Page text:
I’d much prefer a minimal portfolio, of the kind indicated here by Forbes. Every few years, if you want, maybe add a bit more bond and less stock. But you can do this yourself. You don’t want zero risk/reward at retirement; you still have a future.

My take: Mostly agreed. But pick a few broad market funds and balance them yourself.

3. Never buy or sell individual securities. The person on the other side of the table knows more than you do about the stuff.

Yes. This is very similar to my best stock tip ever.

My take: Agreed.

4. Save 20% of your money

I wish everyone could start doing this today. I never thought about 20% as an explicit metric, but I think I’ve been agreeing with it all along. I’ve been a fan of the “15% toward retirement” for many years, but I also believe in building an additional savings (for example, see why you’re not ready to buy a home). So that effectively is equal to 20%.

Which seems like a lot, I know. And it is. But that 20% is something that, with good stewardship, will grow to become 100% of your income eventually. Which if you think about it, is a pretty good deal.

So if you’re not doing this now, don’t fret. As your wage increases (which is likely, if not guaranteed), don’t just give yourself a raise. Put more away. Calculate how much you’re putting away, and keep aware of that percentage. Increase it over time. 20% is a good number.

My take: Agreed, though it’s also aspirational. Get as close as you can now.

5. Pay your credit card balance in full every month

Yes. If you must have credit cards and you use them (but hopefully not for everyday spend) then you must do this. Please. I’m all but begging you on this one. I know you’re generous, but the credit card companies are not where you want to donate.

My take: Agreed.

6. Maximize tax-advantaged savings vehicles like Roth, SEP, and 529 accounts.

This is along the same line as the first point, but is kind of an addition to it. For me personally, the key one here is Roth, which I’ve already talked about. SEP is a retirement arrangement for business owners, but it confers the same kind of benefits as an IRA. And a 529 is an education savings account that allows you to put away money for education in a tax-incentivized way.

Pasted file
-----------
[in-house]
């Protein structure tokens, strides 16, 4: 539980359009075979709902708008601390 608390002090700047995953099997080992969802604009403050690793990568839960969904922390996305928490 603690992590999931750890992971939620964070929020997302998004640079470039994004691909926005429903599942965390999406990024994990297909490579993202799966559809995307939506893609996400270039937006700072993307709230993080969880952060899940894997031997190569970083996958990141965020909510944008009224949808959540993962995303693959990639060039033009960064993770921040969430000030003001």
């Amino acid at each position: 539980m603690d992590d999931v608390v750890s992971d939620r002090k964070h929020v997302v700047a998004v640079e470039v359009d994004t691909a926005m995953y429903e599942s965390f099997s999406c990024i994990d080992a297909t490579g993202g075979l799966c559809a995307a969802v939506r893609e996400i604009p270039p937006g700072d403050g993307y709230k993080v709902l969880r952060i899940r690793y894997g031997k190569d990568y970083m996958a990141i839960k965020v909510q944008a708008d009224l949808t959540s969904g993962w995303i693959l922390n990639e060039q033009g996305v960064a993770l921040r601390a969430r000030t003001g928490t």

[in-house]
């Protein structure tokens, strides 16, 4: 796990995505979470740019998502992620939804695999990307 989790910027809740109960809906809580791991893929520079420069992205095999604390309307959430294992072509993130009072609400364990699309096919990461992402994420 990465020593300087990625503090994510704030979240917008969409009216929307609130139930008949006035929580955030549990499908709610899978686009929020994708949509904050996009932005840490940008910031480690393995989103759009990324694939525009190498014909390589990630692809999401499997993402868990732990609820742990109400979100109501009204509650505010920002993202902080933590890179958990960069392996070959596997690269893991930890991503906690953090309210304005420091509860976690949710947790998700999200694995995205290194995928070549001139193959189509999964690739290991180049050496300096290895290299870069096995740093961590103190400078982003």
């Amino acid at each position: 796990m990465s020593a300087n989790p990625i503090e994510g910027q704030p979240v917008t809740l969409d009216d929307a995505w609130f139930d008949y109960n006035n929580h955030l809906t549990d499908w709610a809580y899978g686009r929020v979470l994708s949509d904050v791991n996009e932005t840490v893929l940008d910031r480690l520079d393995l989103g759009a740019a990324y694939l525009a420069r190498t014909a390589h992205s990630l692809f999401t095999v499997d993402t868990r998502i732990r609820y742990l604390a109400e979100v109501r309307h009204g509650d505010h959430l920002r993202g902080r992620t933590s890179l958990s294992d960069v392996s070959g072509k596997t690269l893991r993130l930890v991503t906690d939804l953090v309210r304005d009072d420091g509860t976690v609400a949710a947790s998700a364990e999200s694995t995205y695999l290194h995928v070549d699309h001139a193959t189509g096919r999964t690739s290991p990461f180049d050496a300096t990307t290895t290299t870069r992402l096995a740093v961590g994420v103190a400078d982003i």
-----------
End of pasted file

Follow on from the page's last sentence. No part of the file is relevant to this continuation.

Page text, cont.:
Basically, the point of lumping these all together is to suggest that you use the benefits you have been offered. These are benefits that you can take advantage of, but only if you are proactive about it. No one is going to force you to save for college with a 529. But, just like the truth, it’s out there.

My take: Agreed.

7. Pay attention to fees. Avoid actively managed funds.

Yes yes yes yes yes. I asked a question along similar lines once: “Why would anyone buy loaded mutual funds?” and so far as I could tell, the answer was, “because they don’t yet know better”.

Granted, loaded mutual funds and actively-managed funds aren’t the same thing. (One costs money to purchase, one has a higher ongoing fee associated with it.) But they fall under the same heading to me. When you get other people to do the work for you, there is a payment or penalty associated with it. In short, it costs money, potentially lots of money. It could be the difference between having enough to retire on, and not. Your job: know better.

My take: Agreed.

8. Make financial advisor commit to a fiduciary standard.

Are the people who you enlist for financial help working in your best interest? How can you be sure?

If they have committed to a fiduciary standard, you can be as certain as you can.